You’ll hear an amazingly informative history of how our current nursing homes came to be. Have you ever heard the term poorhouses? My great aunts would use this term in a joking matter, such as, “Oh no, then you’ll wind up in the poorhouse”. This was clearly something to avoid. In the early 1900s, before social security and pensions came about, poorhouses housed all types who didn’t have money or family support – “elderly paupers, out-of-luck immigrants, young drunks, the mentally ill”. Conditions were awful, and one report from 1912 named conditions as “unfit to decently house animals”.

It was 1935 when social security was established, providing some cushion for the elderly, widowed, disabled etc., enabling alternative options. There was still a gap though, and nursing homes, and eventually assisted living facilities, increased in numbers.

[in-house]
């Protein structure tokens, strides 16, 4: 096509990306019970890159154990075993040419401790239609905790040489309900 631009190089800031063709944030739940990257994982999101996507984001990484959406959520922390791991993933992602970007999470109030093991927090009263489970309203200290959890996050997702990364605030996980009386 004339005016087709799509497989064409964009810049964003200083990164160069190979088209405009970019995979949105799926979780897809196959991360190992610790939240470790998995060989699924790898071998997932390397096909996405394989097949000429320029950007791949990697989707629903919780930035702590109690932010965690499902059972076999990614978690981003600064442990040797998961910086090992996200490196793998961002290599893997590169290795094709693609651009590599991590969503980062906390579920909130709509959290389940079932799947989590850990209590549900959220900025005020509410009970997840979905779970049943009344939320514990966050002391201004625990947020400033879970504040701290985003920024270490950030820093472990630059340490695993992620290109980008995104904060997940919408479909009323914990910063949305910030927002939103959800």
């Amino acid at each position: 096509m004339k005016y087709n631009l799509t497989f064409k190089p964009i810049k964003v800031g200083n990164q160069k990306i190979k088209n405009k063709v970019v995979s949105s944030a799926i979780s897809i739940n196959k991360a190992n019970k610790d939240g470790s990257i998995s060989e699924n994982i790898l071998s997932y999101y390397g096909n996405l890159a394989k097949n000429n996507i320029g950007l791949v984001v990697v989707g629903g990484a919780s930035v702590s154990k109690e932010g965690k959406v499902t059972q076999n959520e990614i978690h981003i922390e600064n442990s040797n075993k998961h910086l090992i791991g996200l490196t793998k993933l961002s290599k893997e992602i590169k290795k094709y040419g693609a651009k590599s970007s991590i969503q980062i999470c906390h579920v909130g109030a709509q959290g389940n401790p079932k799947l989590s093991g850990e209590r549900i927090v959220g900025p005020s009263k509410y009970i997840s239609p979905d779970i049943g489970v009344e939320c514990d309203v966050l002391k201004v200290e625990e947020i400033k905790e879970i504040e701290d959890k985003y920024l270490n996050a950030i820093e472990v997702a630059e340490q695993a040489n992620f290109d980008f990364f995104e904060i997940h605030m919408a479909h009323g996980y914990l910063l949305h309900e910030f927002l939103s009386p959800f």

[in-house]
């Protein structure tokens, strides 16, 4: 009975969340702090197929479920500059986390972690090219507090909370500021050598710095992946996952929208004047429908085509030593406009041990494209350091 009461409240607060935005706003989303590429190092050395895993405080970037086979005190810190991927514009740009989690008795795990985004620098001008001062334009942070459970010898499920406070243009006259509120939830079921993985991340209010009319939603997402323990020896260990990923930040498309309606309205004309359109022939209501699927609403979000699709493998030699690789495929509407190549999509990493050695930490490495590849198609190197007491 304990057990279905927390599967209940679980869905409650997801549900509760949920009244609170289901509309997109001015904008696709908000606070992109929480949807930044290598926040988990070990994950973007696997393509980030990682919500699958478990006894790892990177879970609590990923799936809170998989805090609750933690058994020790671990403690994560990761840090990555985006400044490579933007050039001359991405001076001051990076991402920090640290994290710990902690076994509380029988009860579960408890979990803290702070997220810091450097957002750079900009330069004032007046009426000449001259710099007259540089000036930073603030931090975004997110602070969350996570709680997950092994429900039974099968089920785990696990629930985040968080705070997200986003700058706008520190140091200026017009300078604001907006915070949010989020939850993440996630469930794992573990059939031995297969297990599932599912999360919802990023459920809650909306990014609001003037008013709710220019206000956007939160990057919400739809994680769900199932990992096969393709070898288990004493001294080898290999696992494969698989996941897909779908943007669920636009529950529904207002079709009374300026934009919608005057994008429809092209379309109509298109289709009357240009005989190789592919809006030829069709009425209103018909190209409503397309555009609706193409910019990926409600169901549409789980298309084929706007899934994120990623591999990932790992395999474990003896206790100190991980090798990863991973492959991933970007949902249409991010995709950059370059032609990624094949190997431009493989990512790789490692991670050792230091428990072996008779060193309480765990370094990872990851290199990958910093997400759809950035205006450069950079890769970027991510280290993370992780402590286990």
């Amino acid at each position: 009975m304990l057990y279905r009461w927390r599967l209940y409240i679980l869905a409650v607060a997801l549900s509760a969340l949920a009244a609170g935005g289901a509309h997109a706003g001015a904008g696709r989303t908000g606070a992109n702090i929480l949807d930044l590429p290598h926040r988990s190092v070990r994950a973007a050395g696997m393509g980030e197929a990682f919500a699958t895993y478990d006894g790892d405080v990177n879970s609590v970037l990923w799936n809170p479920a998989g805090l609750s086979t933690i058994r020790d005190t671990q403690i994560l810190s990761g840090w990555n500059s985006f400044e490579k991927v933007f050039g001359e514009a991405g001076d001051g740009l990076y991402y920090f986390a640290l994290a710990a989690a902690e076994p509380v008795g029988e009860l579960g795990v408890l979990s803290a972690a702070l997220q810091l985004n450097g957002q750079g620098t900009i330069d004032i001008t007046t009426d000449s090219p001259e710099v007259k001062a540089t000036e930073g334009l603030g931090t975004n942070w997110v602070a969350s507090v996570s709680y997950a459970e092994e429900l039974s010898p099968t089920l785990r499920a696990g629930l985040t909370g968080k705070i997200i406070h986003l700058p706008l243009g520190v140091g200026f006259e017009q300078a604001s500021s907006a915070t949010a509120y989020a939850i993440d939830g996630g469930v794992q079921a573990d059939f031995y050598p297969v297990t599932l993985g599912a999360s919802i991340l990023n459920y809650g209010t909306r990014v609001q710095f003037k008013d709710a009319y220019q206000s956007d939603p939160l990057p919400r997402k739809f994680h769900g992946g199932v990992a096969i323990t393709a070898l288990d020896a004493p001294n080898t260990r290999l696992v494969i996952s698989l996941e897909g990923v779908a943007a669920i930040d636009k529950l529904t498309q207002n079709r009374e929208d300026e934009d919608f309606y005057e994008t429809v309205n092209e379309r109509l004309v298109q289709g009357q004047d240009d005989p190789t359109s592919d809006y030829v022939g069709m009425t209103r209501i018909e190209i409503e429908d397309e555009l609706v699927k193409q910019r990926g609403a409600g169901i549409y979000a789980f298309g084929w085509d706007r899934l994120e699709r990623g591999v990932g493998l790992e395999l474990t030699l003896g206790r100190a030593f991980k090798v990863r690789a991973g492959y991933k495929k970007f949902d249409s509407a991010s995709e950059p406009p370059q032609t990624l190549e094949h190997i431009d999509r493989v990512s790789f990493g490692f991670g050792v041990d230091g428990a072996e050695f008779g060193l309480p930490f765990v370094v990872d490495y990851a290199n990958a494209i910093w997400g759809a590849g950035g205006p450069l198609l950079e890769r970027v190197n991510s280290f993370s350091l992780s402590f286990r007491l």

Then, after WWII, medicine changed dramatically. Drugs to treat infections, to control blood pressure, to treat hormonal imbalances, were created. Huge strides were made such as heart surgery, artificial respirators, kidney transplants. The role of doctors and hospitals shifted from more of a warehouse, to “a place of hope and cure”. Before this, doctors usually made house calls and treated you in your bed; imagine that. Alongside this shift in medical practice, in 1946, the Hill-Burton act provided large federal funding for hospital construction. Within 20 years (1966), 9000 new hospitals had been built. Medicine became something that could sometimes provide magical solutions, and most people now had a hospital nearby.